Science scrambles to study CWD


Mar 11, 2001
Reaction score
Scientists study whether humans can get wasting disease


DENVER (AP) - Federal researchers are trying to determine whether a fatal brain disease in deer and elk is a danger to humans who eat venison.

Experts say there's no evidence the infection can spread to livestock or humans, but the possibility can't be ruled out.

"That's what everybody is trying to find out," said Dr. Pierluigi Gambetti, head of the National Prion Disease Pathology Surveillance Center, based at Case Western Reserve University in Cleveland.

Chronic wasting disease eats holes in an animal's brain, and the animal becomes emaciated. It is always fatal to deer and elk.

Richard Race, a research scientist with the National Institutes of Health's Rocky Mountain Laboratory in Hamilton, Mont., said primate research is the most direct way to learn whether people are susceptible.

"It's the species that's most closely related from an evolutionary point of view to people. You cannot inoculate humans on purpose, so the next best thing is some kind of a non-human primate," he said.

Race said the research was likely to be disputed, both by scientists who might fault the methods and advocates who condemn experiments on animals.

"If word gets out that it's actually being done, you get all the animal protest groups and people like that bugging you all the time," he said. "One thing about it if we do it here (at the Hamilton lab) is that security is really tight."

Gambetti's group plans studies of genetically manipulated mice to see if they can be infected with chronic wasting disease.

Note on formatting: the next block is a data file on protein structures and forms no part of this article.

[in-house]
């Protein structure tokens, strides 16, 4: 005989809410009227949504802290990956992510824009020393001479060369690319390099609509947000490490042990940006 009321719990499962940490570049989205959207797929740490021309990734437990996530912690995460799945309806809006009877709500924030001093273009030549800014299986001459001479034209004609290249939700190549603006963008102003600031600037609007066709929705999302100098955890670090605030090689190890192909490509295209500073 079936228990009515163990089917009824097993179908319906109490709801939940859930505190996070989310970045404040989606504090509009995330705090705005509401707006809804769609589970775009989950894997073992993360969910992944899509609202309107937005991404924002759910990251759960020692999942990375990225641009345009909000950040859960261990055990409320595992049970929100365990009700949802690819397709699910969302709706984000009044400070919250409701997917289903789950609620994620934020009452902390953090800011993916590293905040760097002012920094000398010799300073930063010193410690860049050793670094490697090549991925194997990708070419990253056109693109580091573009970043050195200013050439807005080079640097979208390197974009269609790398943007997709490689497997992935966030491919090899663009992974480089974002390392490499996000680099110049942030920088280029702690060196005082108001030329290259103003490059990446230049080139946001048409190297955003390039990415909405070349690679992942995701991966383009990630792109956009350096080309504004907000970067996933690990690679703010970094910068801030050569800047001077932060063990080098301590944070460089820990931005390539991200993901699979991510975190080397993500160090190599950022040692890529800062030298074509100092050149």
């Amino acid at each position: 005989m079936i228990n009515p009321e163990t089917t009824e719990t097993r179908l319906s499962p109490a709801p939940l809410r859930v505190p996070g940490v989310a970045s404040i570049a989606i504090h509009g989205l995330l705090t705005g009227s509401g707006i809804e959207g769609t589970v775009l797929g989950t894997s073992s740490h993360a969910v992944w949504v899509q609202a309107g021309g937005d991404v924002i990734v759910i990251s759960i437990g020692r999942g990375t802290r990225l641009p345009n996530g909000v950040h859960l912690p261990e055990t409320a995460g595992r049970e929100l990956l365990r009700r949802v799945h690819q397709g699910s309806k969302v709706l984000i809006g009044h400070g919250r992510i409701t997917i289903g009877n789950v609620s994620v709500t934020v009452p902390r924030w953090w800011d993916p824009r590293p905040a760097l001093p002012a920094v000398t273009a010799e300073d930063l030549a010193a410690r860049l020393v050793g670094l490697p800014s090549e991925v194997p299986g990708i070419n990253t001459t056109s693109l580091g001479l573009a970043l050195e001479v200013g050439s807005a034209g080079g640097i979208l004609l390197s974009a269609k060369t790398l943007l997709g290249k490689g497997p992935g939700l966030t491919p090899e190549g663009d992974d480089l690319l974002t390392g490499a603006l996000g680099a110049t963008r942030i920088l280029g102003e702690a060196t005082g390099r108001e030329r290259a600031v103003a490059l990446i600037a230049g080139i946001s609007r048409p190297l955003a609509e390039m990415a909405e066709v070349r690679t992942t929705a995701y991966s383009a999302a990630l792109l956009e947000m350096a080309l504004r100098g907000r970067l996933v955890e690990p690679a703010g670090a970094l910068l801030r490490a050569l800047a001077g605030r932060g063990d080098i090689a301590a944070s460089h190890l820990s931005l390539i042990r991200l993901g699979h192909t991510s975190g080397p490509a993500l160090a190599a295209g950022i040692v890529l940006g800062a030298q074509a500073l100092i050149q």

"We don't know whether it can be transmitted to humans, and if it is transmitted, what it's going to look like," said Gambetti.

Most scientists believe chronic wasting disease, mad cow disease and Creutzfeldt-Jakob disease, which affects humans, are caused by a mutant protein called a prion.

The researchers believe a strong barrier prevents prions from one species from infecting another. But 131 Europeans contracted a variant of Ceutzfeldt-Jakob by eating cattle suffering from mad cow disease.

Some mice experiments already under way have not detected human susceptibility, said Patrick Bosque, a Denver neurologist who conducted some of the research in the San Francisco laboratory of Nobel laureate Stanley Prusiner.

Bosque said those mice have been manipulated to contain a human gene that produces human protein. The protein was inoculated with chronic wasting disease.

After more than 600 days, the protein has not changed to the deadly mutant prion form.

However, a control experiement indicated the mouse model might be flawed. Mad cow disease prions were injected directly into the brains another group of mice, and they showed no susceptibility to the disease, even though humans are known to be vulnerable to the disease.

Race is the lead researcher on another mice experiment that has raised new questions.

Mice that were injected with hamster prions showed no outward or microscopic sign of the disease. But when brain matter from those mice was injected into another set of mice and hamsters, they became sick from mutant prions and died.

That raised concern that if chronic wasting disease infected other species, the first generation of the infected animals might not get sick.

"It used to be thought the hamster (prion disease) didn't go into mice. There was a species barrier," said Anne Raines, a scientist at Rocky Mountain Laboratory. "And now we have some of those mice going down in a short amount of time, 100 days or so."


On the Net:

National Prion Disease Pathology Surveillance Center:

National Institutes of Health:
Top Bottom